As well as helping out with our ‘blog a day’ during MND Awareness Month, we also asked our researchers to get involved in ‘baking’ to become our first ‘MND Researchers Bake off Champion’. We received some great science-themed cakes, from zebrafish biscuits to a Nuclear Magnetic Resonance(NMR) machine cake!
Our Director of Research, Dr Brain Dickie said: “It was really tough to judge, they were all great entries! (might need to taste next year though…!). Of the seven entrants there was one that I think wins by a short head, scoring on appearance, originality and relevance to MND research, with an extra mark for sheer wackiness – the ribosome translating a C9orf72 repeat expansion cake!”
The winning cake was by Jenn Dodd, a PhD student at the Sheffield Institute for Translational Neuroscience (SITraN)! Here Jenn describes her cake and how it feels to be the MND Researchers Bake off Champion!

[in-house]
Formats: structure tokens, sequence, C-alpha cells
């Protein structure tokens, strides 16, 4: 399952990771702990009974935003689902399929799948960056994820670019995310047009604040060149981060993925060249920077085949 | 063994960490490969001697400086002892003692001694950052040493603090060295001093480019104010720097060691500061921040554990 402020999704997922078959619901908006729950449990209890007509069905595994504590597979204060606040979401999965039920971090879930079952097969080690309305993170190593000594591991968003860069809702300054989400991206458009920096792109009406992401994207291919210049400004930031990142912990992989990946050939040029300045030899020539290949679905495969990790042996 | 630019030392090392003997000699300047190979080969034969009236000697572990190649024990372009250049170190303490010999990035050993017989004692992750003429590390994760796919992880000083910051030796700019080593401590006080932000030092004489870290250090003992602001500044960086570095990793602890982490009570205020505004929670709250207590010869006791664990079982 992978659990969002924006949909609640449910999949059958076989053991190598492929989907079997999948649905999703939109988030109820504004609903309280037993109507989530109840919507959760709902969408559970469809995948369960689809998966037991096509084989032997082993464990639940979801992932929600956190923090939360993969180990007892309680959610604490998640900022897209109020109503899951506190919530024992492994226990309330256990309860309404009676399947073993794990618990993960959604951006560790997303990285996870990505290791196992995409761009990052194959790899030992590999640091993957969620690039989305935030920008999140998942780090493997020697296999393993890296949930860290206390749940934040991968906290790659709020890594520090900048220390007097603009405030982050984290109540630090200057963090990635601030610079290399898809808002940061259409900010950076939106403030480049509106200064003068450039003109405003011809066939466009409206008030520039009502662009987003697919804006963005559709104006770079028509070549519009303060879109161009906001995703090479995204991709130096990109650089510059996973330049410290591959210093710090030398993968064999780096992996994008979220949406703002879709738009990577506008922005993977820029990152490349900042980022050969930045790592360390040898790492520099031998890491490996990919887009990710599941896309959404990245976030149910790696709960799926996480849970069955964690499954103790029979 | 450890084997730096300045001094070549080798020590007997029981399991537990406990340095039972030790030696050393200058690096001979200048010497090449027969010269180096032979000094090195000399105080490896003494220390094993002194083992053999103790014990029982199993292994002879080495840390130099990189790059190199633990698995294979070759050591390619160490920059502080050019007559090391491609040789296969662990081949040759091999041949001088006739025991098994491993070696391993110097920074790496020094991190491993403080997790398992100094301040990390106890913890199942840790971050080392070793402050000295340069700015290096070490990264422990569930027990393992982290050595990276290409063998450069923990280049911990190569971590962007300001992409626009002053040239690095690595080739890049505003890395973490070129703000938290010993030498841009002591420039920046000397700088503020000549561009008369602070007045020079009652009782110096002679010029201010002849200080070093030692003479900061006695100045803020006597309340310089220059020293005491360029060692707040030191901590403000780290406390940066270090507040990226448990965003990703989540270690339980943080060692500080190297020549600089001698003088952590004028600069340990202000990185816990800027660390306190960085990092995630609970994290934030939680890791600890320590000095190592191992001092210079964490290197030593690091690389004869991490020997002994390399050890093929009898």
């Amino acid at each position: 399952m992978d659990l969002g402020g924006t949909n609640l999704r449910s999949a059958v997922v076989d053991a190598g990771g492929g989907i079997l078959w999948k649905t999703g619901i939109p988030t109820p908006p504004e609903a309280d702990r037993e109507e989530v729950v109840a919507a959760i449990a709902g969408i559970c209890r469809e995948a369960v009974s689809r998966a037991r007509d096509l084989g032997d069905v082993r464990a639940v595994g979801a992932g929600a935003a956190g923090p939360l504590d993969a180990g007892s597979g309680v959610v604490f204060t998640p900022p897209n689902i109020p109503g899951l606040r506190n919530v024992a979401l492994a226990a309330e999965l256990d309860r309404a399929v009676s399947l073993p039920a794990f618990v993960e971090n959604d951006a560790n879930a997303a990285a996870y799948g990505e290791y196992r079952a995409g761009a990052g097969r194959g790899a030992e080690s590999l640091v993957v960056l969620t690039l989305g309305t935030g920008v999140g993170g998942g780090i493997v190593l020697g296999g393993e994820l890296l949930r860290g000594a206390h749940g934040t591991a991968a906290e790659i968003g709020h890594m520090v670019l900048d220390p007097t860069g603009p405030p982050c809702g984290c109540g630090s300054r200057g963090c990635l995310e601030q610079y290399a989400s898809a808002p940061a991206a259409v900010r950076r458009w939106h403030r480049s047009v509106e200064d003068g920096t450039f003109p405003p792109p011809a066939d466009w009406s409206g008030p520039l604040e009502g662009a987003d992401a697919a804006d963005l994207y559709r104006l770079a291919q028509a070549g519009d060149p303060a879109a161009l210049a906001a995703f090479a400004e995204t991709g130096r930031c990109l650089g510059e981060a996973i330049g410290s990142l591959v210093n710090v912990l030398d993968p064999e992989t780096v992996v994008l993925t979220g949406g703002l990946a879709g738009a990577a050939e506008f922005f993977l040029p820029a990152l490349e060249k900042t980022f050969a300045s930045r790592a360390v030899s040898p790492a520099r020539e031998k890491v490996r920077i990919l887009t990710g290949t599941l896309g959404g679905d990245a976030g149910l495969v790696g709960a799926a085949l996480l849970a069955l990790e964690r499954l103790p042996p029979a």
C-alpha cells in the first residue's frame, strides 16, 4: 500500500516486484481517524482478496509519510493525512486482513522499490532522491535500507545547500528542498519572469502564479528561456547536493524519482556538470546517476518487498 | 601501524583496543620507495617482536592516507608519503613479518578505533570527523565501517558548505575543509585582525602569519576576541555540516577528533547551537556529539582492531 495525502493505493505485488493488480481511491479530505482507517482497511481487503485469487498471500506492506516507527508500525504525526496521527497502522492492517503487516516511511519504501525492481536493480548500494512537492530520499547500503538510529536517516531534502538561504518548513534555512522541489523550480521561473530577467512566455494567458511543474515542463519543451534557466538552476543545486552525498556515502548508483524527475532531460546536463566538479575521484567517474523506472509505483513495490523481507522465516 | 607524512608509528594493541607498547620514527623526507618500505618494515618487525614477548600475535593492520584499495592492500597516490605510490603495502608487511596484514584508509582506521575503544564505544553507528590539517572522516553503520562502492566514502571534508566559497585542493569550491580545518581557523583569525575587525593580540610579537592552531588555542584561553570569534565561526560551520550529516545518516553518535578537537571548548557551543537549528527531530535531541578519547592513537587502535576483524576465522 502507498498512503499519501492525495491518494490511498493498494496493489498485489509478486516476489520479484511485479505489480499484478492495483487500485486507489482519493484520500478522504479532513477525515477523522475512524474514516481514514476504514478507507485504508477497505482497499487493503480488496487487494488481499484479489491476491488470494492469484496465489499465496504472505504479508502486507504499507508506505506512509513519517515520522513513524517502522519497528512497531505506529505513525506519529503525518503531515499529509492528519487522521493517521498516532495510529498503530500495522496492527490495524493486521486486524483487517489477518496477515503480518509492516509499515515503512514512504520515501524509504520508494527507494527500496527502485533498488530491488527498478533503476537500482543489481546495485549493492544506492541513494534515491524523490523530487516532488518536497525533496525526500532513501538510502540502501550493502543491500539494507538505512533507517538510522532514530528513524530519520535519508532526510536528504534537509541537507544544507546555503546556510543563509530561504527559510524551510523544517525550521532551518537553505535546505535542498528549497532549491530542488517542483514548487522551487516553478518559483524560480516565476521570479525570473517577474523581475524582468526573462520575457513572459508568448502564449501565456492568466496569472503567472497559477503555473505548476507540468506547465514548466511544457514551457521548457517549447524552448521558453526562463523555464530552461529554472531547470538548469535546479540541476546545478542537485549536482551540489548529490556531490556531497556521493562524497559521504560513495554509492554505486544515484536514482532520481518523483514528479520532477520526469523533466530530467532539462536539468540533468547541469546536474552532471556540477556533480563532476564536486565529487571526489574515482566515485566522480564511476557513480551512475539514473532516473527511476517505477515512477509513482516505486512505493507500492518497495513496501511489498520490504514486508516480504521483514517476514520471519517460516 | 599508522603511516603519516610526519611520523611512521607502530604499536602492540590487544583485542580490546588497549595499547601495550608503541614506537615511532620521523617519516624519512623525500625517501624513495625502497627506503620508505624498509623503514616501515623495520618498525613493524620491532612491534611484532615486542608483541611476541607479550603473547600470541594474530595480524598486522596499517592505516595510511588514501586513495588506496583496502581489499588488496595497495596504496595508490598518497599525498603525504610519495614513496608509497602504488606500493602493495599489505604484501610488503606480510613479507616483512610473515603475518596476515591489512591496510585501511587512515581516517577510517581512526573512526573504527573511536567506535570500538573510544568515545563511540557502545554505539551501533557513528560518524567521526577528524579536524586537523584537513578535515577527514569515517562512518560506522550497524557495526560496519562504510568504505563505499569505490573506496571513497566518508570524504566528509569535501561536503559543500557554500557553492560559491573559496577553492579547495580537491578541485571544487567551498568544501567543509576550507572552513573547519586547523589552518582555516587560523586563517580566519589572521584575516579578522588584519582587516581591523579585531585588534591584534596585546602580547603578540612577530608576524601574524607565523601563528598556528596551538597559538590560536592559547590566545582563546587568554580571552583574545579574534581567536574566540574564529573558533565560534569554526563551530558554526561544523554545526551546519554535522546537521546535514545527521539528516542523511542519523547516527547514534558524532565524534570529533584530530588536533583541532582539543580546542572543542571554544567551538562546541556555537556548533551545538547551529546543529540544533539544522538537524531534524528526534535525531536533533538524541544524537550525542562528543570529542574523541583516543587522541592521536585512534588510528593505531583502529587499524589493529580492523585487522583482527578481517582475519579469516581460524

The winner’s speech:
I decided to bake the cake, as at SITraN we have a weekly cake club and it was my turn to bake in June. I thought entering the competition would be a good way to get involved in MND awareness month and thought it would make cake club a bit different!
Small structural units called cells make up the human body. They convert food and oxygen into energy to produce chemically reactive machines and building blocks called proteins. There are thousands of different proteins made and so special templates called RNA are sent to a protein-making factory in cells called the ribosome. The ribosome makes proteins from the RNA templates in a process called translation (Read more about how cells make proteins here).
The cake shows a ribosome (yellow) translating RNA (the stripey sweets) to make a protein (the flying saucer chains). The protein that is being made is C9ORF72, a protein with an unknown function that is involved in some cases of MND.
I’d like to say thank you and I am really pleased to have won the bake off with my cake experiment!